2008-08-29 / Top Stories

Far Rock Youth Court Funding Falls Short

Successful Program To Close End Of September
By Miriam Rosenberg

Members of the youth court pose for a photo at this year's National Night Out Against Crime celebration at the 101 Precinct. Members of the youth court pose for a photo at this year's National Night Out Against Crime celebration at the 101 Precinct. It's a way of holding young people accountable to their peers for what they have done. At least that's what the Far Rockaway Youth Court was for the past year, while it was in session. However, as the latest victim of federal and local budget cuts, the court will hear its last case this September.

Alfred Siegel, the deputy director of the Center for Court Innovation, which runs the program, told The Wave that if the appropriate funding isn't found, the youth court will be out of session permanently by the end of September.

"Regrettably it's all about money," said Siegel, who added that the program was first funded by the U.S. Attorney's office and then sustained by the city council.

Siegel continued by saying, "The money evaporated. There was no federal renewal, and the city council made cuts across the board."

The city council cut the Center for Court Innovation's funding by 33 percent this year. Included in that cut was the money for the local youth court.

The site is scheduled to shut down operations at the end of September when the lease on the office for the Far Rockaway Youth Court, located on Nameoke Street, expires. Photos by Miriam Rosenberg The site is scheduled to shut down operations at the end of September when the lease on the office for the Far Rockaway Youth Court, located on Nameoke Street, expires. Photos by Miriam Rosenberg "We have no desire to close it," said Siegel. "It has come a long way in its brief tenure, but we need funding to pay staff and the rent."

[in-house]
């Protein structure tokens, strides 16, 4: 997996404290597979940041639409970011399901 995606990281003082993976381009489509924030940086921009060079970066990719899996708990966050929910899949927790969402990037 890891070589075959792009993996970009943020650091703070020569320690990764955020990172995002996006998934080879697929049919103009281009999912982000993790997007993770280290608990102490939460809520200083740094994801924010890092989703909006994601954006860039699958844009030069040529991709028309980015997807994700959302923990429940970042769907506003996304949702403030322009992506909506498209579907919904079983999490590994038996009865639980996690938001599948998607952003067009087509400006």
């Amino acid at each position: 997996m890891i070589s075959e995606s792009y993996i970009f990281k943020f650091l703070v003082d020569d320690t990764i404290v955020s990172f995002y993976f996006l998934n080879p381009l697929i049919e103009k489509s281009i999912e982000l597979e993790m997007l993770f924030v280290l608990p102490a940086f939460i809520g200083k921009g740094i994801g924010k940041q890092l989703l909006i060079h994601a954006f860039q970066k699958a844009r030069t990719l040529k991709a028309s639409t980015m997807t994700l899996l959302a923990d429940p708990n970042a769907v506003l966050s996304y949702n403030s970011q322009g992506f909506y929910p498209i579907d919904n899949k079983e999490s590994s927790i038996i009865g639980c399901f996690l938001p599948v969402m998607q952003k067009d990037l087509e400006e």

The lease for the Far Rockaway Youth Court office, located at 10-11 Namoake Street in Far Rockaway, will expire at the end of September, and staff there will be reassigned to other positions.

"I know there has been a lot of local support from the community, the police and the schools," added Siegel. "I am ham struck where the money is going to come from."

The youth court, operated under the umbrella of Project Safe Neighborhoods, is a place where young people - ages 10 to 18 - who have admitted to low-level crimes go before their peers - ages 14 to 18 - who have undergone eight weeks of training and workshops, to act as jurors, lawyers and judges and hand out sanctions.

The Far Rockaway Youth Court held its first member induction in May 2007, and the most recent graduation of members took place this June.

According to Siegel there are two other youth courts in Harlem and Red Hook, which were not affected by the city council cuts. These sites, he said, are parts of larger programs that have been in operation longer and have more funding options.

While the announcement was made now to prepare its staff and the youth that the Far Rockaway Youth Court is in danger of closing, Siegel said they would continue to look for funding to keep it open.

"If we're successful [in finding funding], we'll be delighted to keep it [open]," concluded Siegel.

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